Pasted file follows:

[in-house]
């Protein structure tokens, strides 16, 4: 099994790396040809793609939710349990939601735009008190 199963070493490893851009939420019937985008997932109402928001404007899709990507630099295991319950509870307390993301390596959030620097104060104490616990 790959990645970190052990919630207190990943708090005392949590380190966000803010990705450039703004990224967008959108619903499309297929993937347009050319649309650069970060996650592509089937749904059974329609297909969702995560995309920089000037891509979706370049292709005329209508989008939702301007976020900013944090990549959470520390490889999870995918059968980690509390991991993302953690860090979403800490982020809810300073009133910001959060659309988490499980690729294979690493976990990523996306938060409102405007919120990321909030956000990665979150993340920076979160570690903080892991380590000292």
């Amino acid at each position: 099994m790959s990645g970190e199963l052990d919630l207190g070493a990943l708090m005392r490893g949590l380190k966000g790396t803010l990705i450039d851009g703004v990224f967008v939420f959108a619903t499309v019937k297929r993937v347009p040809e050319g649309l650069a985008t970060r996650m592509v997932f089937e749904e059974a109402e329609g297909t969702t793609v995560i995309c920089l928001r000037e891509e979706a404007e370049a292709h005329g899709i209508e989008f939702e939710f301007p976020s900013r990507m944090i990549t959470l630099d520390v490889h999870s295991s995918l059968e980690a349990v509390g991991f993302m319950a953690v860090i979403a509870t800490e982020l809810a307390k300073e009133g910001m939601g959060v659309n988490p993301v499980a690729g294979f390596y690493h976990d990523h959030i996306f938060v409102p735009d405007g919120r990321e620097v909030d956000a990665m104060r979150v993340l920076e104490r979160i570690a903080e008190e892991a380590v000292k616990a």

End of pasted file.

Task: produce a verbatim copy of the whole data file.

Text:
[in-house]
């Protein structure tokens, strides 16, 4: 099994790396040809793609939710349990939601735009008190 199963070493490893851009939420019937985008997932109402928001404007899709990507630099295991319950509870307390993301390596959030620097104060104490616990 790959990645970190052990919630207190990943708090005392949590380190966000803010990705450039703004990224967008959108619903499309297929993937347009050319649309650069970060996650592509089937749904059974329609297909969702995560995309920089000037891509979706370049292709005329209508989008939702301007976020900013944090990549959470520390490889999870995918059968980690509390991991993302953690860090979403800490982020809810300073009133910001959060659309988490499980690729294979690493976990990523996306938060409102405007919120990321909030956000990665979150993340920076979160570690903080892991380590000292």
């Amino acid at each position: 099994m790959s990645g970190e199963l052990d919630l207190g070493a990943l708090m005392r490893g949590l380190k966000g790396t803010l990705i450039d851009g703004v990224f967008v939420f959108a619903t499309v019937k297929r993937v347009p040809e050319g649309l650069a985008t970060r996650m592509v997932f089937e749904e059974a109402e329609g297909t969702t793609v995560i995309c920089l928001r000037e891509e979706a404007e370049a292709h005329g899709i209508e989008f939702e939710f301007p976020s900013r990507m944090i990549t959470l630099d520390v490889h999870s295991s995918l059968e980690a349990v509390g991991f993302m319950a953690v860090i979403a509870t800490e982020l809810a307390k300073e009133g910001m939601g959060v659309n988490p993301v499980a690729g294979f390596y690493h976990d990523h959030i996306f938060v409102p735009d405007g919120r990321e620097v909030d956000a990665m104060r979150v993340l920076e104490r979160i570690a903080e008190e892991a380590v000292k616990a």